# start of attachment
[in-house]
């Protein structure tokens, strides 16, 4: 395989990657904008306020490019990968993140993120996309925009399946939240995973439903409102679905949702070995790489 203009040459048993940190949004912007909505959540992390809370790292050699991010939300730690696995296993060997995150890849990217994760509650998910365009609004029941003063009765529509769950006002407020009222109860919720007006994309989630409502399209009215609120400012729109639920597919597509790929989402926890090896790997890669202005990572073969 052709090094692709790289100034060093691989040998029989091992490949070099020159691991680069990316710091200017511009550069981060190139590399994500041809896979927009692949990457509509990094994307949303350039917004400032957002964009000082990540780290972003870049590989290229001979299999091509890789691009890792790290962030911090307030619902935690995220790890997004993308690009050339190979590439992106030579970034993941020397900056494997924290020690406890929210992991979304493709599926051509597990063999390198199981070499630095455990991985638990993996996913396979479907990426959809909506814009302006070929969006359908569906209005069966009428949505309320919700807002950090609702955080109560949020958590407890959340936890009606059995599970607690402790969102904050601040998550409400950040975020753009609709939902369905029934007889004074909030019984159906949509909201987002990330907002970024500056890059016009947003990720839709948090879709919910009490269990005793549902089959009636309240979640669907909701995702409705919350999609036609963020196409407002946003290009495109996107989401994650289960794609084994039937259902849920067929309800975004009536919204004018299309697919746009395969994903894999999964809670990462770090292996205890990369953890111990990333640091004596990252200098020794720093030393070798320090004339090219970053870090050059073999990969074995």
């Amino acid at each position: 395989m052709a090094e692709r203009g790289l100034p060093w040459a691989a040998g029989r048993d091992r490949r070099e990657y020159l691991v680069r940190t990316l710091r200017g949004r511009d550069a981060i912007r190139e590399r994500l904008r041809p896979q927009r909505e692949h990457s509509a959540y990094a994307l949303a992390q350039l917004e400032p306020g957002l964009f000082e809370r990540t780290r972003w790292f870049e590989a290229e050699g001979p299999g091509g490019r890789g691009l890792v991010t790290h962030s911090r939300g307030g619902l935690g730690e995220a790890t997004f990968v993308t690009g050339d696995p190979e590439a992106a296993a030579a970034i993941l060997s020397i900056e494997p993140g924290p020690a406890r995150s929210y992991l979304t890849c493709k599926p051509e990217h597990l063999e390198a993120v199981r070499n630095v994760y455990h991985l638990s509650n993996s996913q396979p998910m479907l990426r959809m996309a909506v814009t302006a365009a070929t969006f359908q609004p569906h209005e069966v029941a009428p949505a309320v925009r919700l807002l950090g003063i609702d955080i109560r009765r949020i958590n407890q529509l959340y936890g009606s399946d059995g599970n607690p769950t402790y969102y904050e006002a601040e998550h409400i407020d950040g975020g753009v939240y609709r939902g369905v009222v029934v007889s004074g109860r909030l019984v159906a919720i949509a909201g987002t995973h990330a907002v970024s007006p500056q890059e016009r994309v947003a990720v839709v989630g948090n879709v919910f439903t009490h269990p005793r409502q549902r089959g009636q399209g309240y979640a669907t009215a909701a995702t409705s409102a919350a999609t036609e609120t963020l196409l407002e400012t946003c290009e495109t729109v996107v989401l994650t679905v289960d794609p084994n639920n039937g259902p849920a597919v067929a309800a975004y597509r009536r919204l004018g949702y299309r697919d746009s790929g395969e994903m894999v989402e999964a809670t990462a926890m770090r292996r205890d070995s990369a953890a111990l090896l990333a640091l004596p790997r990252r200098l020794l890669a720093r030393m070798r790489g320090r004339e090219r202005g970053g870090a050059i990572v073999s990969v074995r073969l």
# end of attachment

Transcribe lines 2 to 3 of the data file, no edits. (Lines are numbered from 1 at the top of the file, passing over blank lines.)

């Protein structure tokens, strides 16, 4: 395989990657904008306020490019990968993140993120996309925009399946939240995973439903409102679905949702070995790489 203009040459048993940190949004912007909505959540992390809370790292050699991010939300730690696995296993060997995150890849990217994760509650998910365009609004029941003063009765529509769950006002407020009222109860919720007006994309989630409502399209009215609120400012729109639920597919597509790929989402926890090896790997890669202005990572073969 052709090094692709790289100034060093691989040998029989091992490949070099020159691991680069990316710091200017511009550069981060190139590399994500041809896979927009692949990457509509990094994307949303350039917004400032957002964009000082990540780290972003870049590989290229001979299999091509890789691009890792790290962030911090307030619902935690995220790890997004993308690009050339190979590439992106030579970034993941020397900056494997924290020690406890929210992991979304493709599926051509597990063999390198199981070499630095455990991985638990993996996913396979479907990426959809909506814009302006070929969006359908569906209005069966009428949505309320919700807002950090609702955080109560949020958590407890959340936890009606059995599970607690402790969102904050601040998550409400950040975020753009609709939902369905029934007889004074909030019984159906949509909201987002990330907002970024500056890059016009947003990720839709948090879709919910009490269990005793549902089959009636309240979640669907909701995702409705919350999609036609963020196409407002946003290009495109996107989401994650289960794609084994039937259902849920067929309800975004009536919204004018299309697919746009395969994903894999999964809670990462770090292996205890990369953890111990990333640091004596990252200098020794720093030393070798320090004339090219970053870090050059073999990969074995």
């Amino acid at each position: 395989m052709a090094e692709r203009g790289l100034p060093w040459a691989a040998g029989r048993d091992r490949r070099e990657y020159l691991v680069r940190t990316l710091r200017g949004r511009d550069a981060i912007r190139e590399r994500l904008r041809p896979q927009r909505e692949h990457s509509a959540y990094a994307l949303a992390q350039l917004e400032p306020g957002l964009f000082e809370r990540t780290r972003w790292f870049e590989a290229e050699g001979p299999g091509g490019r890789g691009l890792v991010t790290h962030s911090r939300g307030g619902l935690g730690e995220a790890t997004f990968v993308t690009g050339d696995p190979e590439a992106a296993a030579a970034i993941l060997s020397i900056e494997p993140g924290p020690a406890r995150s929210y992991l979304t890849c493709k599926p051509e990217h597990l063999e390198a993120v199981r070499n630095v994760y455990h991985l638990s509650n993996s996913q396979p998910m479907l990426r959809m996309a909506v814009t302006a365009a070929t969006f359908q609004p569906h209005e069966v029941a009428p949505a309320v925009r919700l807002l950090g003063i609702d955080i109560r009765r949020i958590n407890q529509l959340y936890g009606s399946d059995g599970n607690p769950t402790y969102y904050e006002a601040e998550h409400i407020d950040g975020g753009v939240y609709r939902g369905v009222v029934v007889s004074g109860r909030l019984v159906a919720i949509a909201g987002t995973h990330a907002v970024s007006p500056q890059e016009r994309v947003a990720v839709v989630g948090n879709v919910f439903t009490h269990p005793r409502q549902r089959g009636q399209g309240y979640a669907t009215a909701a995702t409705s409102a919350a999609t036609e609120t963020l196409l407002e400012t946003c290009e495109t729109v996107v989401l994650t679905v289960d794609p084994n639920n039937g259902p849920a597919v067929a309800a975004y597509r009536r919204l004018g949702y299309r697919d746009s790929g395969e994903m894999v989402e999964a809670t990462a926890m770090r292996r205890d070995s990369a953890a111990l090896l990333a640091l004596p790997r990252r200098l020794l890669a720093r030393m070798r790489g320090r004339e090219r202005g970053g870090a050059i990572v073999s990969v074995r073969l």